Forbes and others are banging on about weak encryption being the problem, it's not. Passwords aren't encrypted generally, they're passed through a one way hash function. You can't undo the hash, so you can't decrypt the passwords. When you hash the same value though it will always produce the same hash - so you can ask a user for their password, hash the value they enter and check that against the hash you've stored.
The relative strengths of one hash function vs another actually makes very little difference when it comes to passwords. As long as it's collision free for the set of possible passwords, which almost all will be, they're really strong enough no matter how old they are.
Gawker made a basic mistake that even the most advanced algorithm wouldn't help, they're not salting their passwords.
Cracking hashed passwords involves computing the hashes until you create the same hashed value. You run the algorithm across a list of know common passwords, dictionary words and common variations. The same value will always produce the same hash, so everyone who uses the same password will also always have the same hash. You just need to compute all the common/obvious ones and look at all the users to find the ones with that match your list. Lots of those users will probably be using their password for email and other services too... oops.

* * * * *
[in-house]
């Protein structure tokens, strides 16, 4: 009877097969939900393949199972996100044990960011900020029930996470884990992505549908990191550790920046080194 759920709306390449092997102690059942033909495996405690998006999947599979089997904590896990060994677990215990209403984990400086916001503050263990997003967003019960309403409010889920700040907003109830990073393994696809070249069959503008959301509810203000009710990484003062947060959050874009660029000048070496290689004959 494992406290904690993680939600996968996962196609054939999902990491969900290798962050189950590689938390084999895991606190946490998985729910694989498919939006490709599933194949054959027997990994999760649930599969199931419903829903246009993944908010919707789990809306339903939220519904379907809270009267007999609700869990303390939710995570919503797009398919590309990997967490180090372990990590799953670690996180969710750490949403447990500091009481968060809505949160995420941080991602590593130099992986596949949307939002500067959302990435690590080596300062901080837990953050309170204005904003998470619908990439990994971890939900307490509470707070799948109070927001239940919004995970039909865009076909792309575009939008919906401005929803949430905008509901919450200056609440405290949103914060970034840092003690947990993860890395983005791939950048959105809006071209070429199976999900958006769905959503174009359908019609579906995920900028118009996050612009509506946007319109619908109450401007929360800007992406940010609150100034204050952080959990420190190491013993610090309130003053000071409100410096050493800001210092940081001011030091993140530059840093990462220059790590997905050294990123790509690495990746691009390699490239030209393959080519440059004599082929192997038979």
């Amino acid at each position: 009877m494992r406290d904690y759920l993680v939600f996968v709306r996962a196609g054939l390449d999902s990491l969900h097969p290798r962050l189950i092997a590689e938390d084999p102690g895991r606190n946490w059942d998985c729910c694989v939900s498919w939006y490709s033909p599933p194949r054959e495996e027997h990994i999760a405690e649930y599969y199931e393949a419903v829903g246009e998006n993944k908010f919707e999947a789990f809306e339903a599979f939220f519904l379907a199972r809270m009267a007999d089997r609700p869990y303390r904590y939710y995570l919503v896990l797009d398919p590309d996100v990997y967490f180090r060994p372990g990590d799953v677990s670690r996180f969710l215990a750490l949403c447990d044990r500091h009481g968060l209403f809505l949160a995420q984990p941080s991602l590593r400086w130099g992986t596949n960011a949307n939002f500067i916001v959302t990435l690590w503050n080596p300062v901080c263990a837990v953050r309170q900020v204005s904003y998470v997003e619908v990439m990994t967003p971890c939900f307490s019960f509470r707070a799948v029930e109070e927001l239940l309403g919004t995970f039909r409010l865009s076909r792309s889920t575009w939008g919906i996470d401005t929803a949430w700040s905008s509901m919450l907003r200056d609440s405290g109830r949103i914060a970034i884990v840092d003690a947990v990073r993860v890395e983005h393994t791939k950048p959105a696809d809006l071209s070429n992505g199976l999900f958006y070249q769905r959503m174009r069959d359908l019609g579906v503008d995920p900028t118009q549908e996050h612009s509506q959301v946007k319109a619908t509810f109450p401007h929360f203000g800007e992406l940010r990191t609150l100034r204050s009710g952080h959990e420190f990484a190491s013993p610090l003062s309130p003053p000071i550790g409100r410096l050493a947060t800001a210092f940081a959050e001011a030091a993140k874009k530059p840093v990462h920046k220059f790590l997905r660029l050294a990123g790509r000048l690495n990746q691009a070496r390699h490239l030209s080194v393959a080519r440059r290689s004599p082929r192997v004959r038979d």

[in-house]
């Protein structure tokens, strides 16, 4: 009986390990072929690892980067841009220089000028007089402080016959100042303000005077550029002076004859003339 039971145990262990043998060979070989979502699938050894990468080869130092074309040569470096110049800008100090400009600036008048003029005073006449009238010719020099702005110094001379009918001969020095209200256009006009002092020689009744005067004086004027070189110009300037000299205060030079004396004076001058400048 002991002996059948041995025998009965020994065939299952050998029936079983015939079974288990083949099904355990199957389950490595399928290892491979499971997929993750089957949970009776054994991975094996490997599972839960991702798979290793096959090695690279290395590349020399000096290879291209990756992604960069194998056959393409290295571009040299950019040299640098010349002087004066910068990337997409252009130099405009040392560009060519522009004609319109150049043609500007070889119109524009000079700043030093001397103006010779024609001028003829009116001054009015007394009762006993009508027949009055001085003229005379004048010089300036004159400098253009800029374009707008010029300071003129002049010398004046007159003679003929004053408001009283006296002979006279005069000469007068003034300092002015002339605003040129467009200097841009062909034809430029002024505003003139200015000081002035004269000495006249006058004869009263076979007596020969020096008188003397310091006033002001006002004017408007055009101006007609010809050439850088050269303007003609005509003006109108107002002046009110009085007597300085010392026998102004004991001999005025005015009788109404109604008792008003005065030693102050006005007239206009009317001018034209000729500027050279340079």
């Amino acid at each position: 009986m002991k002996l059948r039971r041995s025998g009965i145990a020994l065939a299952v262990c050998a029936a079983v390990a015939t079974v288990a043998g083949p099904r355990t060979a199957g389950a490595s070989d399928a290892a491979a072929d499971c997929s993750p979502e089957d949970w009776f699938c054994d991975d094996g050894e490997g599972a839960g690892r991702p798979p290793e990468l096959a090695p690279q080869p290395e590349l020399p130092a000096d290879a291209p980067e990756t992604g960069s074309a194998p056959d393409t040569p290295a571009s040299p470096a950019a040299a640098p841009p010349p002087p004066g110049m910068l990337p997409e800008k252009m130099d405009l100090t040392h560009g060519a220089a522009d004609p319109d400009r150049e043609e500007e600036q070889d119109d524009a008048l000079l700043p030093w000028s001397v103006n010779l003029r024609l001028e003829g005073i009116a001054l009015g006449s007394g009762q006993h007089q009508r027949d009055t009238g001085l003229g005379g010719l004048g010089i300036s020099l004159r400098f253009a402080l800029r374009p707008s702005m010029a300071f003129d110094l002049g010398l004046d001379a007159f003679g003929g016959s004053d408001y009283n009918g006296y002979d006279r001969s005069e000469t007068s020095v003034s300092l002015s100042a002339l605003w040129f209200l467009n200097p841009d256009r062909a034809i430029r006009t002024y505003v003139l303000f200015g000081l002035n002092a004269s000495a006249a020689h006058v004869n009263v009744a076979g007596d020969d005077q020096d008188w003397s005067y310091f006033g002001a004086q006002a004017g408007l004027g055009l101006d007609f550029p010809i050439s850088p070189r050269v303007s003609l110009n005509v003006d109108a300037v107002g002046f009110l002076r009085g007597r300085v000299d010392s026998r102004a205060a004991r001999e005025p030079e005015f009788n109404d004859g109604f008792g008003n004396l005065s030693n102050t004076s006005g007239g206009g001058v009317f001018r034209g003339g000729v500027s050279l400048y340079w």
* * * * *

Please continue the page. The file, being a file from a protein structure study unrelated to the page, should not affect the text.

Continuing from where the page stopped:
Salting adds something unique to a user, say their email address or ID, forcing an attacker to compute every possible password for each user individually. Even if two users have chosen the same password they will have a different hash. The better the salt you can choose, the more work an attacker has to do to get passwords.
It's not a panacea though, you've still exposed their details and given enough time a determined attacker can and will be able to recover every last password. What it gives you is time to disclose the breach and your users time to change their passwords on other services which may be the same.
UPDATE: I've added a new post with some more thoughts, clarifications and corrections here
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